The report - "Globalizing Torture: CIA Secret Detention and Extraordinary Rendition" - (PDF 216 pages) - states that some 54 countries (including the United Kingdom) offered some level of support for rendition. The United Kingdom is discussed in Section V at para 51.
According to the report, the United Kingdom:
- Assisted in the extraordinary rendition of individuals, gave the CIA intelligence that led to the extraordinary rendition of individuals, interrogated individuals who were later secretly detained and extraordinarily rendered, submitted questions for interrogation of individuals who were secretly detained and extraordinarily rendered, and permitted use of its airspace and airports for flights associated with extraordinary rendition operations.
- Interrogated individuals who were subsequently subjected to secret CIA detention and supplied questions to ask of the CIA’s detainees.
- Provided its airspace and airports for use by flights associated with CIA extraordinary rendition operations. A 2007 European Parliament report “[e]xpresse[d] serious concern about the 170 stopovers made by CIA-operated aircraft at UK airports, which on many occasions came from or were bound for countries linked with extraordinary rendition circuits and the transfer of detainees.” Reports describe Glasgow’s Prestwick airport as a “crucial staging point” in extraordinary rendition circuits. In addition, two British overseas territories, Diego Garcia and the Turks and Caicos, were used by the CIA extraordinary rendition program on various occasions.
The UK has settled a number of law suits but has done so without admission of legal liability. The British government has claimed that it could not defend the cases in court where the principle of 'open justice' basically applies. For this reason, the government is driving the Justice and Security Bill through Parliament so that 'closed material procedure' can be introduced into civil cases. This Bill is discussed in some detail in posts on the Law and Lawyers blog: most recently on 31st January 2013 - Catching up with the Justice and Security Bill.
In the Al Rawi case -  UKSC 34 - the UK Supreme Court ruled that closed material procedure could not be introduced without legislation.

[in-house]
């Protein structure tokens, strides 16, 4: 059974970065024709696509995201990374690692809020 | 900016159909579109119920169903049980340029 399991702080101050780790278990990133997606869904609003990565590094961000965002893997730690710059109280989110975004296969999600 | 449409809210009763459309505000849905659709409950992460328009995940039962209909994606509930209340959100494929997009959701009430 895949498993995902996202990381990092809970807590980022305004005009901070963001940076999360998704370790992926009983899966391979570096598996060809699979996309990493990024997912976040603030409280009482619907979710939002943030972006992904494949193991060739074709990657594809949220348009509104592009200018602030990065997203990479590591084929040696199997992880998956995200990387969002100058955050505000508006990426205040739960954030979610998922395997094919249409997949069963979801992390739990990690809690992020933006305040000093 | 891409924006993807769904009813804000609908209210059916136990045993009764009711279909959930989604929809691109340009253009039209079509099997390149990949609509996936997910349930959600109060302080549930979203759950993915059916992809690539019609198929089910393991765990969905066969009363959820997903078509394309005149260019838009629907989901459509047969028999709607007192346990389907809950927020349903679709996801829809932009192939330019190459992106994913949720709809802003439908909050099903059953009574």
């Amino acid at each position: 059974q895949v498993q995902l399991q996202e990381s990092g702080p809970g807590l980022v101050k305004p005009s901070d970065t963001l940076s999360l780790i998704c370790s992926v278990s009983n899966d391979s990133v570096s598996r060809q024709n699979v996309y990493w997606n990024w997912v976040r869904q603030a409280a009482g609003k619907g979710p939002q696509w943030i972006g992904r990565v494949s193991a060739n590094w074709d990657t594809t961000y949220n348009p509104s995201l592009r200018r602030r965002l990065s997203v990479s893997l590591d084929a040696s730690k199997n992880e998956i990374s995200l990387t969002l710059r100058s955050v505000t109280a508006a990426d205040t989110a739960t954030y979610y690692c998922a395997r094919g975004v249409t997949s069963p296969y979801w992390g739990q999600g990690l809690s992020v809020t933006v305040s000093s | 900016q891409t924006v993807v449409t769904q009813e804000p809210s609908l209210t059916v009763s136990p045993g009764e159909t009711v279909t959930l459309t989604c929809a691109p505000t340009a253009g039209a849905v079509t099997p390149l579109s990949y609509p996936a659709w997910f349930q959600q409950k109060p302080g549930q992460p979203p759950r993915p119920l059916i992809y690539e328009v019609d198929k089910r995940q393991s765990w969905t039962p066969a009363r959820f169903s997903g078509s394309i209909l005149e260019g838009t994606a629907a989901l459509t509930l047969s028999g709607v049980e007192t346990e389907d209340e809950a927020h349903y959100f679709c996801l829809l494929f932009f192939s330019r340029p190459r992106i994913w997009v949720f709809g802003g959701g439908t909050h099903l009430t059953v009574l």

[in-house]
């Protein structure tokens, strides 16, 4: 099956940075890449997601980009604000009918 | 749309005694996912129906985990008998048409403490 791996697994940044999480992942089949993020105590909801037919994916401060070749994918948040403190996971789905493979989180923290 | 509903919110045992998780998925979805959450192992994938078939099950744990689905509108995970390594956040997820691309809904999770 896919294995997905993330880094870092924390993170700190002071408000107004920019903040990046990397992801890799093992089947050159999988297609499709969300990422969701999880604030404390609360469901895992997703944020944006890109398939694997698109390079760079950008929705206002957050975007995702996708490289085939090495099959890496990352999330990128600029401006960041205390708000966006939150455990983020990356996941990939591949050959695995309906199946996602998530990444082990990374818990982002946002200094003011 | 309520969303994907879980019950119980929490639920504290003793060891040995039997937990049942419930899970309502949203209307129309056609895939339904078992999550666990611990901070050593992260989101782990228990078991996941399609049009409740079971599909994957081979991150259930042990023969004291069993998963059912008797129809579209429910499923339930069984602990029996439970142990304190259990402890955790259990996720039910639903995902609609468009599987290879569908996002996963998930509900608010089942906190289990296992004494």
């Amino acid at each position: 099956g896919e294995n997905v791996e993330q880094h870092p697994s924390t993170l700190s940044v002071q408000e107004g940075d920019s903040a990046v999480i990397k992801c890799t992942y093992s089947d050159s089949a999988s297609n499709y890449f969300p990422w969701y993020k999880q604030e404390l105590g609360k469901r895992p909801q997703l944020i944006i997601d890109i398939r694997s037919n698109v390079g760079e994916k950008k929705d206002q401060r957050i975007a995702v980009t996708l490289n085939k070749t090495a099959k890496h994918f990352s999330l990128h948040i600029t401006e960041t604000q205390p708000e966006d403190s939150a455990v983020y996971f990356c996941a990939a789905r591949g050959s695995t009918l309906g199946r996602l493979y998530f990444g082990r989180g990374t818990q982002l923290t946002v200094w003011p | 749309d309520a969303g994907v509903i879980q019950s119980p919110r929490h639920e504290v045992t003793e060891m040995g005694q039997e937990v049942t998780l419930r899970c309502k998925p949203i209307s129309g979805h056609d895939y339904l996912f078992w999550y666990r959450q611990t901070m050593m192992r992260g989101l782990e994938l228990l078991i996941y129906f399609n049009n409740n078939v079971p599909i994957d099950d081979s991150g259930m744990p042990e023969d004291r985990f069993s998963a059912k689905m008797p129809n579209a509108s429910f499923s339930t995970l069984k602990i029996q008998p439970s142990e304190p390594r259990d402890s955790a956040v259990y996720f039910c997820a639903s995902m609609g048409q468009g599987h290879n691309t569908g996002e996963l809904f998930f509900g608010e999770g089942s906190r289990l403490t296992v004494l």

The report presents an appearance of a British government operating with knowledge, connivance, wilful blindness to what was happening to detainees and disregard for basic humanity as well as legally binding conventions to which the UK is a party (e.g. the Torture Convention). The OSJI report presents a case for British Ministers (and former Ministers) to answer but it seems unlikely that they will be called to account by any legal mechanism in the United Kingdom.
The reasons for this lie in the concept of non-justiciability - see Law and Lawyers - Worrying trends ~ No.2 ~ Open Justice Assailed. The 'Detainee Inquiry' set up in July 2010 under the chairmanship of Sir Peter Gibson was discontinued by the British government in January 2012. The report of the Iraq War Inquiry under Sir John Chilcot has been delayed and may not be published until 2014.
The el-Masri case:
The Open Society Foundation reports on the case of Khaled el-Masri in the European Court of Human Right. The court vindicated the long search for justice of Khaled el-Masri, a German citizen who was the victim nine years ago of a mistaken rendition operation by the U.S. Central Intelligence Agency.
In a landmark ruling on Thursday, December 13, the court offered the most comprehensive condemnation to date by any court of what it termed “torture” by the CIA during the campaign of extraordinary rendition of terrorism suspects launched after the September 11 attacks on the United States. The Justice Initiative filed the case on El-Masri's behalf before the court in September 2009. In addition to condemning El-Masri’s arbitrary arrest, detention and interrogation in 2004, the court also found that the so-called “capture shock” techniques used by CIA agents to prepare him for a rendition flight to Afghanistan involved degrading ill-treatment amounting to torture. The ruling further found that El-Masri’s allegations of mistreatment throughout the more than four months he remained in U.S. custody were “established beyond reasonable doubt.”
This case is discussed in some detail in a post on the UK Human Rights Blog - Extraordinary Rendition gets to Strasbourg - a right to the truth - David Hart QC 31st December 2012.